SIR – The Economist has always been a steadfast proponent of free trade, free markets and limited government. So it was with both bemusement and alarm that I read your assertion that “regulations have not kept up” with the fragmented structure and lightening speed of stockmarkets. You reasoned that because high-frequency traders were implicated by regulators in the May 6th “flash crash”, the Securities and Exchange Commission’s proposal for a large-trader reporting system will help it “track high-frequency trading in the future” and is justified to prevent another meltdown.
Nothing could be further from the truth. Long before the May 6th mayhem the large-trader reporting system was proposed by the SEC to “promote fairness and efficiency in the markets” by requiring that traders and firms who engage in substantial levels of trading activity reveal their identities and disclose their trades. But given the lack of evidence linking a large trader to wrongdoing, the proposal is unwarranted.
The SEC plan poses a threat to the very function of free markets. By selectively applying the rules only to large traders while other market participants remain safely cloaked, it violates the key principle that all investors should be afforded anonymity. The SEC is seeking unprecedented oversight over a single group of market participants–a group with no history of securities-law violations. The commission also will eliminate the protection of anonymity for this group, thus allowing other market participants to see exactly how, when and where they trade. All in the name of “protecting investors”.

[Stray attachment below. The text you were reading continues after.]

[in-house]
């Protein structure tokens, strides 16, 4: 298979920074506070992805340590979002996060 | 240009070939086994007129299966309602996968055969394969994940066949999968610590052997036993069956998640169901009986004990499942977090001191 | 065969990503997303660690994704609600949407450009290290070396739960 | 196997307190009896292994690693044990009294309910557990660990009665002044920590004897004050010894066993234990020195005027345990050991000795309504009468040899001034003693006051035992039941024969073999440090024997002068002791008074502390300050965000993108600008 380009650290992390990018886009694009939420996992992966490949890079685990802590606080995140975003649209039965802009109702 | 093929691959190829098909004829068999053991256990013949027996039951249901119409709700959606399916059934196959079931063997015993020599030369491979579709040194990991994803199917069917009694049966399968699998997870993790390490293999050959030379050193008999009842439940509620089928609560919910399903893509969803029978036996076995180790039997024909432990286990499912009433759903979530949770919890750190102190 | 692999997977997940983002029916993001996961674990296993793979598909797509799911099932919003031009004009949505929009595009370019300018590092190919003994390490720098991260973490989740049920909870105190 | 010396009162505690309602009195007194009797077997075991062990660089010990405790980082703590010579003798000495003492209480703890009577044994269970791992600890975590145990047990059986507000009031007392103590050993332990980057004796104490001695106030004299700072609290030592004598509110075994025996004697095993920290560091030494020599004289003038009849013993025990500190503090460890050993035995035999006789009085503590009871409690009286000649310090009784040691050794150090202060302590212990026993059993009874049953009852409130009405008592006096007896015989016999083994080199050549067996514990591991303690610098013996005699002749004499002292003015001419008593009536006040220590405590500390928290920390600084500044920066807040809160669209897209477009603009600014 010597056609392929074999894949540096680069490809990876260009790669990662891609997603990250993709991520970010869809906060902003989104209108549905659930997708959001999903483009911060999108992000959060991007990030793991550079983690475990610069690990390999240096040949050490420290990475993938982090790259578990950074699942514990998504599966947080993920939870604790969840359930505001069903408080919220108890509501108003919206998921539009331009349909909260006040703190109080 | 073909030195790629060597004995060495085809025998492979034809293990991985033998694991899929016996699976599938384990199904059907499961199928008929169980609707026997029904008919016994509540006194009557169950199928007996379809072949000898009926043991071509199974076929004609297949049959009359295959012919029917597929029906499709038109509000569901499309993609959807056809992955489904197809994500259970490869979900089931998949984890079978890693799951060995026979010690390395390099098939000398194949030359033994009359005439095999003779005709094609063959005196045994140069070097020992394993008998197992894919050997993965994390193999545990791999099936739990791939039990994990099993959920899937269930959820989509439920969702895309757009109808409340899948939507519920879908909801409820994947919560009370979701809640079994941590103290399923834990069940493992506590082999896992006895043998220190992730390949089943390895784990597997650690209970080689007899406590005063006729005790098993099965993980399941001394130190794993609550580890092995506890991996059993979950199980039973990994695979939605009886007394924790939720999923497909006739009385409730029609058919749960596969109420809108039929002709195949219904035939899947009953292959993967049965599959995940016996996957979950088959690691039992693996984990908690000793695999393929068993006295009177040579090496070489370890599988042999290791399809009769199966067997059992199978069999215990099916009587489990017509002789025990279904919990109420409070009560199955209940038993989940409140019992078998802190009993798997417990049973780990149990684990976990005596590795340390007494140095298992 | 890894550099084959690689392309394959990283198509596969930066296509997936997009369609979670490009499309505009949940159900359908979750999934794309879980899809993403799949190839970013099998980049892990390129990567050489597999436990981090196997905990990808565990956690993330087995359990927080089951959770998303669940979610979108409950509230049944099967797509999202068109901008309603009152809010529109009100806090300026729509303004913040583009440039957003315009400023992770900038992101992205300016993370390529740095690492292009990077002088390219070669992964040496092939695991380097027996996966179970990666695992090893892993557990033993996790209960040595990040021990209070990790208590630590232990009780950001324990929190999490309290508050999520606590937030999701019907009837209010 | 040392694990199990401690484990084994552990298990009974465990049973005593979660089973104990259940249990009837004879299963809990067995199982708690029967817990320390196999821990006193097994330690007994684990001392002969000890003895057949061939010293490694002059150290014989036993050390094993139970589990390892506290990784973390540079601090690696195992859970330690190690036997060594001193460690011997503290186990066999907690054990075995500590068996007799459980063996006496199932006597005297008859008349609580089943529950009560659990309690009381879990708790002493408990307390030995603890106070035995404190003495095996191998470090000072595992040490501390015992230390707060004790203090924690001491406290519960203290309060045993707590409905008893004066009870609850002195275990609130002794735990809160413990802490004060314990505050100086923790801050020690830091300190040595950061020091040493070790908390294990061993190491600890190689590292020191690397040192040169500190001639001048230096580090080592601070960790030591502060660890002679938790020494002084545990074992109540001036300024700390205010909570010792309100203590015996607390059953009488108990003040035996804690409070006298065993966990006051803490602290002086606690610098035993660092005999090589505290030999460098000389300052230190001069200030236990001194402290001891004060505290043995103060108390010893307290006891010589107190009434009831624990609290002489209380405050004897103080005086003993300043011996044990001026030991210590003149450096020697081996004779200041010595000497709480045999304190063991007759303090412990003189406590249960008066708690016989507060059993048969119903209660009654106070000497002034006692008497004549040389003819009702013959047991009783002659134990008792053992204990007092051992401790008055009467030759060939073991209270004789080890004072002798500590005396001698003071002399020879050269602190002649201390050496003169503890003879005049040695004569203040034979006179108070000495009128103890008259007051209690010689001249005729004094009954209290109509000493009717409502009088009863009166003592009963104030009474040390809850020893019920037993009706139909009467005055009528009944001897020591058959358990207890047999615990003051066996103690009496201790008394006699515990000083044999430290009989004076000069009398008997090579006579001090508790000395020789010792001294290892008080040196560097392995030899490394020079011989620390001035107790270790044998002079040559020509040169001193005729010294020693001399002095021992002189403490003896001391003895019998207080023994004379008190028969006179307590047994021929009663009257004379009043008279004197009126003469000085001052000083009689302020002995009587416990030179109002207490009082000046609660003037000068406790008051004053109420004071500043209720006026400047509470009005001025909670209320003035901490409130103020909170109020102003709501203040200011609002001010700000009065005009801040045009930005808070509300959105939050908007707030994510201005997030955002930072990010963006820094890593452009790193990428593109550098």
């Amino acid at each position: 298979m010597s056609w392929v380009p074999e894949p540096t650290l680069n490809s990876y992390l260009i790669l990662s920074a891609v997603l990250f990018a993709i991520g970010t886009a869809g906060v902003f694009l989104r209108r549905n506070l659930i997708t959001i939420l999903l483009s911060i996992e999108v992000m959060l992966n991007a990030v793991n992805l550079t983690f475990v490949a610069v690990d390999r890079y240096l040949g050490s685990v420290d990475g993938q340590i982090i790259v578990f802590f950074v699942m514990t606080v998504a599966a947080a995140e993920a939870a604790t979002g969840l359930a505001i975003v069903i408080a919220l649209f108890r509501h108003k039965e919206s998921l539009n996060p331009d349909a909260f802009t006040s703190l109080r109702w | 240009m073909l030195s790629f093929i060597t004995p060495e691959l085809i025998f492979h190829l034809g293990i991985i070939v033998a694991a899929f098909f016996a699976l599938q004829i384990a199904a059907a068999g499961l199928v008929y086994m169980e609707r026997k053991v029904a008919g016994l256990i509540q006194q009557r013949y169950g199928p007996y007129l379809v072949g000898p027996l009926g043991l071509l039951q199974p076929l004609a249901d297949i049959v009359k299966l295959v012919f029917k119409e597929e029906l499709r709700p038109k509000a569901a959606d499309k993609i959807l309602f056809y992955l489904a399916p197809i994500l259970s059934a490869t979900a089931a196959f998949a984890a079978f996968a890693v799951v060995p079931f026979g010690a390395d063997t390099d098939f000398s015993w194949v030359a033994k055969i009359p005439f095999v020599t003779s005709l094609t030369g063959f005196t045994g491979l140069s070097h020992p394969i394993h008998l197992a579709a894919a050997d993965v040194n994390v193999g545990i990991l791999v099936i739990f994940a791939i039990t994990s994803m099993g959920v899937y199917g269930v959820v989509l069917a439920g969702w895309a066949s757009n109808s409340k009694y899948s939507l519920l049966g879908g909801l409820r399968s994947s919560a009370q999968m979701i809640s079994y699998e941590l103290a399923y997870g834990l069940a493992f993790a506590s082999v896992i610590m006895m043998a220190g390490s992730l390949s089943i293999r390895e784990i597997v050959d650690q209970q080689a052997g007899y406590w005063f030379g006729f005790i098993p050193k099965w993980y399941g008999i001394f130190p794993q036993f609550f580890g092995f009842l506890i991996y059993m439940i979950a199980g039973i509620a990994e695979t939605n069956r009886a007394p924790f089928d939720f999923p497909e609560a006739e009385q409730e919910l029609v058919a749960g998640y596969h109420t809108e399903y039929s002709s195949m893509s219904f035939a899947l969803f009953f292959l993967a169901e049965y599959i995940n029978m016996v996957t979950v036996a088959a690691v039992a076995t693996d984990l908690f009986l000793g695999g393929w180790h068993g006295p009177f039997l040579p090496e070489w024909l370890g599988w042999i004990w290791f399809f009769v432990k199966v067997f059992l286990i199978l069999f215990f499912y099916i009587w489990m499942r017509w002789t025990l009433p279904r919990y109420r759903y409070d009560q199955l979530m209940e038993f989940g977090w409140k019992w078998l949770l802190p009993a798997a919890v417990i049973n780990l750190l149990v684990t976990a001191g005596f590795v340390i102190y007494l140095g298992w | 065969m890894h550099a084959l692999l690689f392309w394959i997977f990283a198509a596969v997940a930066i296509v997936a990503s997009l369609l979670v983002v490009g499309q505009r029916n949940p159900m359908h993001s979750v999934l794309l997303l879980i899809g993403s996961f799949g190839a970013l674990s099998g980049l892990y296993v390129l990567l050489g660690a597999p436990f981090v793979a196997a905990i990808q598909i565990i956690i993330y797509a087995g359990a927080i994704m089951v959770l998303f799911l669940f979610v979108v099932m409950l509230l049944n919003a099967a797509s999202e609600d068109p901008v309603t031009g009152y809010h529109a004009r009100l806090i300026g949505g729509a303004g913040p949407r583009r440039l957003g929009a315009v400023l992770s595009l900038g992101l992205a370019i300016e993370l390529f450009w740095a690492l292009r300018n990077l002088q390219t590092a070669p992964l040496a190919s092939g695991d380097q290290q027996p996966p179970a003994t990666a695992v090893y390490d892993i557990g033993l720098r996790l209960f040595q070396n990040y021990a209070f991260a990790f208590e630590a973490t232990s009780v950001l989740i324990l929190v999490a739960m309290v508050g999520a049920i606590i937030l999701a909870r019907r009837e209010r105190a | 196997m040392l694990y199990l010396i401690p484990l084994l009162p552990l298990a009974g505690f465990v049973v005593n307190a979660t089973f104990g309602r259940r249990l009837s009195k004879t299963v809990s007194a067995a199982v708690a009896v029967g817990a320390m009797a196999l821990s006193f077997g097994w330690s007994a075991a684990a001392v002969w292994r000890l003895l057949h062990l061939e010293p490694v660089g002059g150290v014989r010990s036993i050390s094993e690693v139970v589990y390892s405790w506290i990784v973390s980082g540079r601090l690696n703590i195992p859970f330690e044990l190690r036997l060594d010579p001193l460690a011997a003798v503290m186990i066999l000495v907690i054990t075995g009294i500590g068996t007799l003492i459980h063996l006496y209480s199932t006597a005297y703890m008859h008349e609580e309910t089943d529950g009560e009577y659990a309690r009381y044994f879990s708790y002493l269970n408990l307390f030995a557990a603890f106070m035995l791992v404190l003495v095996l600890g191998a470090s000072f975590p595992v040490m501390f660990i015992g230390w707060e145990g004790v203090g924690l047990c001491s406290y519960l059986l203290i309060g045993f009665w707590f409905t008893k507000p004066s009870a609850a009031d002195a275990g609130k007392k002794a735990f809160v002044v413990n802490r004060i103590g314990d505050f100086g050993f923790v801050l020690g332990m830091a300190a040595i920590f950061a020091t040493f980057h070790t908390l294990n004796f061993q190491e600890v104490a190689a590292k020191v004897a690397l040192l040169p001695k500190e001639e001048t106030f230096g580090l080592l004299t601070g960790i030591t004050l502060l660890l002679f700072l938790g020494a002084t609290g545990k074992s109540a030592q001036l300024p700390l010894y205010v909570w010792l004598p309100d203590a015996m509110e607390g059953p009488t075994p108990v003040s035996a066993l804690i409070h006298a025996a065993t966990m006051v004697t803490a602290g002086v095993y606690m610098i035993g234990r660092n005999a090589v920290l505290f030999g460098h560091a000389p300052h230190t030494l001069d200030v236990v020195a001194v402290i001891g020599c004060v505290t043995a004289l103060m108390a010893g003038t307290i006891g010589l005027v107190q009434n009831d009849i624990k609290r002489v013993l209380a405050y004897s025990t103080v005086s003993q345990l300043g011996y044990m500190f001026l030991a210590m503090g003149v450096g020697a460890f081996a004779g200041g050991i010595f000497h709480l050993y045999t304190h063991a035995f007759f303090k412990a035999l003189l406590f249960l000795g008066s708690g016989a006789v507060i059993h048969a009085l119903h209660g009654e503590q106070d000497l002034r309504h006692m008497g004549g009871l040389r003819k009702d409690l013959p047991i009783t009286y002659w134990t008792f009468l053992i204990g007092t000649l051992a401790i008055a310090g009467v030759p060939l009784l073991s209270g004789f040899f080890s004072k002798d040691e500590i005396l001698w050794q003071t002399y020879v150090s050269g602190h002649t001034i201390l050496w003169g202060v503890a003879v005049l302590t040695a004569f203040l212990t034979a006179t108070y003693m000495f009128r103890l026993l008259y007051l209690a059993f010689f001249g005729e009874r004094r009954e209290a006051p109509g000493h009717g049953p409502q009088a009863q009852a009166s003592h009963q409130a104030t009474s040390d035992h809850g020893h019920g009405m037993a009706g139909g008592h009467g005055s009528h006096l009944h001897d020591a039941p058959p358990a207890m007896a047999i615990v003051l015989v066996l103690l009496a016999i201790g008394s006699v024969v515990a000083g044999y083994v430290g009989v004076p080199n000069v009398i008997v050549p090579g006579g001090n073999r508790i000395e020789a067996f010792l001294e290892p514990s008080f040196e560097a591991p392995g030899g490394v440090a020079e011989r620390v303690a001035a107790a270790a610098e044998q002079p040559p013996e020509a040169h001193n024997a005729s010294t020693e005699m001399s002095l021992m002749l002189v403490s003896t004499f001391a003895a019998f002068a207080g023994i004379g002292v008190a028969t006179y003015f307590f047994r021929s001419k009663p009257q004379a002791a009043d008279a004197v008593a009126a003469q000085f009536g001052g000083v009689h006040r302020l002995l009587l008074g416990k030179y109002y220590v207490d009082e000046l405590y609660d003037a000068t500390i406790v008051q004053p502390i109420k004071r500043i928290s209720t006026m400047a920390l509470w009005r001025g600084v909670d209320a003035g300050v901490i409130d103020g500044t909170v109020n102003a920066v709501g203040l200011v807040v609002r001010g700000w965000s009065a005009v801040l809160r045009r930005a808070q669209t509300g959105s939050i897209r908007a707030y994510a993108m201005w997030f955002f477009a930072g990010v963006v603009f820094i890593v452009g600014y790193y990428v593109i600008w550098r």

The SEC already has the authority and resources it needs to pursue and to prosecute specific and credible allegations of American securities-law violations. Unfortunately, the large-trader proposal has gained momentum in the wake of market events on May 6th. No doubt the commission hopes that the common misunderstanding linking large-traders to market irregularities will help its bid.
Chief executive officer